In recent days, we have stopped to remember those who left us in 2016 whose lives profoundly changed the world around them — people such as John Glenn, Nancy Reagan, Muhammad Ali and Elie Wiesel.

Allow me to add a name to that distinguished list that you probably never heard before: Ted Harada. Because Ted did something that no one else in recorded medical history ever did: He beat ALS.

Amyotrophic lateral sclerosis, or Lou Gehrig’s disease, is a cruel illness that causes the motor neurons inside your spinal cord to die. Over time, your muscles degenerate and you become a prisoner in your own body — progressively losing the ability to move, speak, swallow and, eventually, breathe. There is no cure. No one has ever gotten better after a diagnosis of ALS.

No one, that is, except Ted.

When Ted was diagnosed in 2010 by Jonathan Glass, a doctor at the Emory ALS Center, he was deteriorating quickly. He could walk only short distances with the help of a cane. Simple tasks, such as getting the mail or walking up the stairs to put his kids to bed, had become impossible for him.

But two years later, on Oct. 20, 2012, Ted completed Atlanta’s two-and-a-half-mile Walk to Defeat ALS with no difficulty. In fact, Ted completed the ALS walk four years in a row. He ditched his cane and was able once again to play with his kids in the pool and walk up the stairs to tuck them in for bed.

What saved Ted was an experimental ALS treatment pioneered by doctors at the Emory ALS Center, in which doctors opened his spinal cord and injected neural stem cells directly into diseased areas, where the pools of motor neurons affected by ALS are found. The hope was that the surgically implanted cells would fix or replace the damaged ones and that this would slow or stop the degeneration of the motor neurons.

Before surgery, Ted was told the treatment would not help him. He was part of a Phase I safety trial, whose sole purpose was to prove the procedure would not kill him. But to his doctors’ surprise, not only did the procedure not kill him, it also reversed his ALS symptoms.

The results were so shocking, so unprecedented, that Glass actually went back to reconfirm that Ted even had ALS. He did. Ted recalled for me the moment when Glass sat him down and said: “You’re the first ALS patient I ever told this to, but right now you are not dying from ALS; you are living with it.”

And live he did. He used the time he had been given to the fullest — not only to enjoy his beautiful wife, Michelle, and their children, but also to fight for others facing terminal illnesses. Ted became a champion of the Right to Try movement — a campaign led by the Goldwater Institute to pass laws in state legislatures across the country to allow patients with terminal illnesses such as Ted to get access to investigational drugs and treatments that completed basic safety testing and are showing great promise in clinical trials but are still not approved by the Food and Drug Administration.

I got to know Ted while working with Goldwater president Darcy Olsen on a book about the Right to Try, and we remained close. He explained to me why he was fighting for the Right to Try. “I am one of just 32 Americans who have been allowed to try this experimental therapy,” he said. “But since my clinical trial began, 24,000 people in the United States have died from ALS. So why should only 32 Americans with ALS have a chance to try to save their lives while all the others are doomed to die? And what about the millions of Americans with other terminal illnesses?”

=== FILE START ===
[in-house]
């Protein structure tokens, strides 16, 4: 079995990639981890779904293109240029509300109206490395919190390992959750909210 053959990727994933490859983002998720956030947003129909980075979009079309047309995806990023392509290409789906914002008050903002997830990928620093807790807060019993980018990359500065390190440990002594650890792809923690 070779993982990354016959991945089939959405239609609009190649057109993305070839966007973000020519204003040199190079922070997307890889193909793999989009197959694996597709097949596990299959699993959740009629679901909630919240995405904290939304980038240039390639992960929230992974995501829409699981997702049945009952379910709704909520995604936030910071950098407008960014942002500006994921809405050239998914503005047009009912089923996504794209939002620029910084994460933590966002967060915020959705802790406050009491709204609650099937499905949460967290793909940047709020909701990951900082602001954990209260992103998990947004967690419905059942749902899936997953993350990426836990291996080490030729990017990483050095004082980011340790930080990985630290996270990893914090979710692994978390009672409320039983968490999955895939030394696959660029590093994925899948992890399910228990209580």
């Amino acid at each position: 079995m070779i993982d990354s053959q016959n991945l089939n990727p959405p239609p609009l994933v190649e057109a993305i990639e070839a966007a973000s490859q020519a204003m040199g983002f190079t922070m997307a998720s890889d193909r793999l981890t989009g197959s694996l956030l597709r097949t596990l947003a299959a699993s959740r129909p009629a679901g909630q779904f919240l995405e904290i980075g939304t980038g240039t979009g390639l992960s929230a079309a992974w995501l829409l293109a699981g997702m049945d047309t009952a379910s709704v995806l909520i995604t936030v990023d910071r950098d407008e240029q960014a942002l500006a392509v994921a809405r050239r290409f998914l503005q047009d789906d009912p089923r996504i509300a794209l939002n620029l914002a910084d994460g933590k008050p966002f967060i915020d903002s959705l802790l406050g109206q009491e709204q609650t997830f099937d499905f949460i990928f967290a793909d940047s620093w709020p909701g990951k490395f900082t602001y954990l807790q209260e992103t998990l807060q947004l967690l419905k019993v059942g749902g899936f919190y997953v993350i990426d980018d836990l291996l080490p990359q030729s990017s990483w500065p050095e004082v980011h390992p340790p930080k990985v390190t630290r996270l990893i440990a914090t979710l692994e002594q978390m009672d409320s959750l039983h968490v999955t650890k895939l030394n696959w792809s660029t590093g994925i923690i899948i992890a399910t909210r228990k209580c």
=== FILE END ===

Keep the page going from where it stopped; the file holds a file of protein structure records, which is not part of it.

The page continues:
Good questions. Millions of Americans are dying of terminal illnesses, while treatments for many of those illnesses exist and are being safely used in clinical trials. But most patients cannot get them because the FDA has not yet determined them to be effective and approved them for general use. And bureaucratic obstacles limit the number who can get access on a “compassionate use” basis. While there is no guarantee such experimental treatments will work, most dying Americans are not looking for a guarantee — they just want a chance.

(Dakota Fine/The Washington Post)

In 2014, Ted wrote an op-ed for the Atlanta Journal-Constitution sharing his story and making the case for the Georgia General Assembly to pass legislation giving terminal patients like him the right to try to save their lives. His piece caught the eye of state Rep. Mike Dudgeon, who contacted Ted and offered to sponsor a bill. For two years, they lobbied state legislators relentlessly, and in May 2016 those efforts paid off when Gov. Nathan Deal signed the Georgia Right to Try Act into law — making Georgia the 28th state to enact Right to Try legislation.

But Ted’s victory came in the shadow of tragic news. A few months before the bill was signed, he was diagnosed with brain cancer. This time there would be no miracle cure. He passed away on Oct. 17, 2016.

We will never know how long Ted’s ALS symptoms would have remained in remission, but we know this much for certain: Ted did not die from ALS.

“I don’t know why I was picked or why I was chosen,” he once told me, “but if I’ve been given this gift, how selfish [would it be] to keep that gift to myself and not do something good with it?”

Ted Harada did something good with his gift. He made medical history and brought hope to others who have been diagnosed with a terminal illness.

Rest in peace, my friend.

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